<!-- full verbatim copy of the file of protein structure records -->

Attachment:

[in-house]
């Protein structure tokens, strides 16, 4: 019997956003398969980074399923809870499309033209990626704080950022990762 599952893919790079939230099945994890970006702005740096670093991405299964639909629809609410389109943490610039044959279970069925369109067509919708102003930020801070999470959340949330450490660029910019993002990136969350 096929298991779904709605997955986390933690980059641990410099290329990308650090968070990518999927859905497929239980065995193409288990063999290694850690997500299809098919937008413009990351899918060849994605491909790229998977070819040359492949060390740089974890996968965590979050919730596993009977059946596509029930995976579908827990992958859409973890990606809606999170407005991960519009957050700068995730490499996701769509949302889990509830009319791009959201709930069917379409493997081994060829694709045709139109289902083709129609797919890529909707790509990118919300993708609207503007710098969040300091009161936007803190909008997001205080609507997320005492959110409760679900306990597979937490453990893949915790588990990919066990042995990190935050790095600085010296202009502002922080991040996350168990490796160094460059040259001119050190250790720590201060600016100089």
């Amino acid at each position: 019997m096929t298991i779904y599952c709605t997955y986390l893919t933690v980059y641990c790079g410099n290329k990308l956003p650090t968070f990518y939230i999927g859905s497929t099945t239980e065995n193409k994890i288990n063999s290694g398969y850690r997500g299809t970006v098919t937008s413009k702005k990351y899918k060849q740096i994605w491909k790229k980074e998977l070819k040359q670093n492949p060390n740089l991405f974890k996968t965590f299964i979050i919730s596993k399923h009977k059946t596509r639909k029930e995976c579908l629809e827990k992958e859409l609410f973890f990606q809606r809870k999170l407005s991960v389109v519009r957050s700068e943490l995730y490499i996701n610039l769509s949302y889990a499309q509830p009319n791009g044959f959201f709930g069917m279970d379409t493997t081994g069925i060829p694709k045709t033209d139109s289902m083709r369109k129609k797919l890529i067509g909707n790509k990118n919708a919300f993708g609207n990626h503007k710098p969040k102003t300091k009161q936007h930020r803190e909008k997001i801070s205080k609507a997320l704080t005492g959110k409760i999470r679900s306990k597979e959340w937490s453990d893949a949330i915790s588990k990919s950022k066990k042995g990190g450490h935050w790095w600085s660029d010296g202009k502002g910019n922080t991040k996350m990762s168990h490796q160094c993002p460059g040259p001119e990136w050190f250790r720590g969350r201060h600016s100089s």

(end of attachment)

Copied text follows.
[in-house]
């Protein structure tokens, strides 16, 4: 019997956003398969980074399923809870499309033209990626704080950022990762 599952893919790079939230099945994890970006702005740096670093991405299964639909629809609410389109943490610039044959279970069925369109067509919708102003930020801070999470959340949330450490660029910019993002990136969350 096929298991779904709605997955986390933690980059641990410099290329990308650090968070990518999927859905497929239980065995193409288990063999290694850690997500299809098919937008413009990351899918060849994605491909790229998977070819040359492949060390740089974890996968965590979050919730596993009977059946596509029930995976579908827990992958859409973890990606809606999170407005991960519009957050700068995730490499996701769509949302889990509830009319791009959201709930069917379409493997081994060829694709045709139109289902083709129609797919890529909707790509990118919300993708609207503007710098969040300091009161936007803190909008997001205080609507997320005492959110409760679900306990597979937490453990893949915790588990990919066990042995990190935050790095600085010296202009502002922080991040996350168990490796160094460059040259001119050190250790720590201060600016100089």
């Amino acid at each position: 019997m096929t298991i779904y599952c709605t997955y986390l893919t933690v980059y641990c790079g410099n290329k990308l956003p650090t968070f990518y939230i999927g859905s497929t099945t239980e065995n193409k994890i288990n063999s290694g398969y850690r997500g299809t970006v098919t937008s413009k702005k990351y899918k060849q740096i994605w491909k790229k980074e998977l070819k040359q670093n492949p060390n740089l991405f974890k996968t965590f299964i979050i919730s596993k399923h009977k059946t596509r639909k029930e995976c579908l629809e827990k992958e859409l609410f973890f990606q809606r809870k999170l407005s991960v389109v519009r957050s700068e943490l995730y490499i996701n610039l769509s949302y889990a499309q509830p009319n791009g044959f959201f709930g069917m279970d379409t493997t081994g069925i060829p694709k045709t033209d139109s289902m083709r369109k129609k797919l890529i067509g909707n790509k990118n919708a919300f993708g609207n990626h503007k710098p969040k102003t300091k009161q936007h930020r803190e909008k997001i801070s205080k609507a997320l704080t005492g959110k409760i999470r679900s306990k597979e959340w937490s453990d893949a949330i915790s588990k990919s950022k066990k042995g990190g450490h935050w790095w600085s660029d010296g202009k502002g910019n922080t991040k996350m990762s168990h490796q160094c993002p460059g040259p001119e990136w050190f250790r720590g969350r201060h600016s100089s």